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The Only Difference Between Ocasio-Cortez And Nancy Pelosi Is Honesty


In our reality TV political theater, the conflict between House Speaker Nancy Pelosi and Rep. Alexandria Ocasio-Cortez is a gold mine. Downplay it though they might, there’s a serious disagreement between the two women playing out in the public square, with the all subtle jabs, innuendo, passive-aggressive maneuvering, and outright defiance this conflict entails, it is bound to draw eyes and, more importantly, clicks.

For those not politically sympathetic to the Democratic Party, watching an internecine conflict amongst one’s enemies has an almost pornographic allure. One is tempted to pray that the battle leaves one or both parties seriously wounded, if not outright demolished, and that there will be plenty of inter-party collateral damage as a result.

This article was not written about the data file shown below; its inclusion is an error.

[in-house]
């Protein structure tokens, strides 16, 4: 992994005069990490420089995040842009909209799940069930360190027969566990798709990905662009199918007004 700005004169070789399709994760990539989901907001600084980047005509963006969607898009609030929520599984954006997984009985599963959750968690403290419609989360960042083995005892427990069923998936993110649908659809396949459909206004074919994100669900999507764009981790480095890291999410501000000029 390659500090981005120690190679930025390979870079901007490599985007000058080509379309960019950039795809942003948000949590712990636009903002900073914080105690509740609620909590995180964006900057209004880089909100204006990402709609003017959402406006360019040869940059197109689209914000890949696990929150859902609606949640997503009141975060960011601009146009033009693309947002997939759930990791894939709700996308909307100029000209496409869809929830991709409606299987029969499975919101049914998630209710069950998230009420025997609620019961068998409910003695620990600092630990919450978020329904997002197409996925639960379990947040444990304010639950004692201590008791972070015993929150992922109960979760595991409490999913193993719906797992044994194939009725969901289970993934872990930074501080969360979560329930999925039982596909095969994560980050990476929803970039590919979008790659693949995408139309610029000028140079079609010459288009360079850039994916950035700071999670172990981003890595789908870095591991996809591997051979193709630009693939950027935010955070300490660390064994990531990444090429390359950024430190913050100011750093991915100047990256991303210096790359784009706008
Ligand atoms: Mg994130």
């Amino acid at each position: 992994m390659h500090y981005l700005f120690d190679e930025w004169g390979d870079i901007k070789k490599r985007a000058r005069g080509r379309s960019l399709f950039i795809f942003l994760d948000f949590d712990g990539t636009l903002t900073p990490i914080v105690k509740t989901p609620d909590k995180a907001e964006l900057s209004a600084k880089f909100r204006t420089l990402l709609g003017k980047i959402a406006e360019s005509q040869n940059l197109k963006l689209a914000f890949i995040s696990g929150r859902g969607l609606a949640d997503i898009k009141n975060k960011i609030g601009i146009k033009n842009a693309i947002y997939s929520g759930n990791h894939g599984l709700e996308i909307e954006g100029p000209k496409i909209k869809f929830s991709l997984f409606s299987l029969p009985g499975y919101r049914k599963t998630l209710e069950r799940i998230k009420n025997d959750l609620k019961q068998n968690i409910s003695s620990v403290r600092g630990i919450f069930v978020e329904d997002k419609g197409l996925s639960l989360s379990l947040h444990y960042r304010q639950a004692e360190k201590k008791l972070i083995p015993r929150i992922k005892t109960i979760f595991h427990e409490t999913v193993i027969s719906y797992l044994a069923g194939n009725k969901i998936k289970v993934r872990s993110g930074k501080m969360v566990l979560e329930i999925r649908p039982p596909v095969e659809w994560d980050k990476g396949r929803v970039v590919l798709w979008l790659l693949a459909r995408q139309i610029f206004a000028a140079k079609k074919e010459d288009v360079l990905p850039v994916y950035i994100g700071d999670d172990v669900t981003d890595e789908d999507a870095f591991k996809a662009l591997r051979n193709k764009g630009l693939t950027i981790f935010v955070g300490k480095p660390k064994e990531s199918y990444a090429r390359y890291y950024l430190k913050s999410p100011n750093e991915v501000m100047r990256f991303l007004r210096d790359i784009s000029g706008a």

Pelosi and Ocasio-Cortez both represent warring factions within the Democrat Party. Pelosi represents the old guard, along with others like Chuck Schumer and Maxine Waters. Ocasio-Cortez represents the young insurgent faction, along with other new blood like Ayanna Pressley, Ilhan Omar, and Rashida Tlaib. The insurgents are not shy about publicly criticizing the old guard for being “insufficiently liberal” (read: leftist), while the old guard has not been entirely quiet about its distaste for the bellicose and insubordinate flavor of the insurgent faction, Ocasio-Cortez in particular.

It’s not that Pelosi and Ocasio-Cortez and their representative camps aren’t philosophically  or ideologically aligned. Their ultimate goals are the same. Their disagreement hinges on the best methods of attaining those goals, and the patience required for achieving them.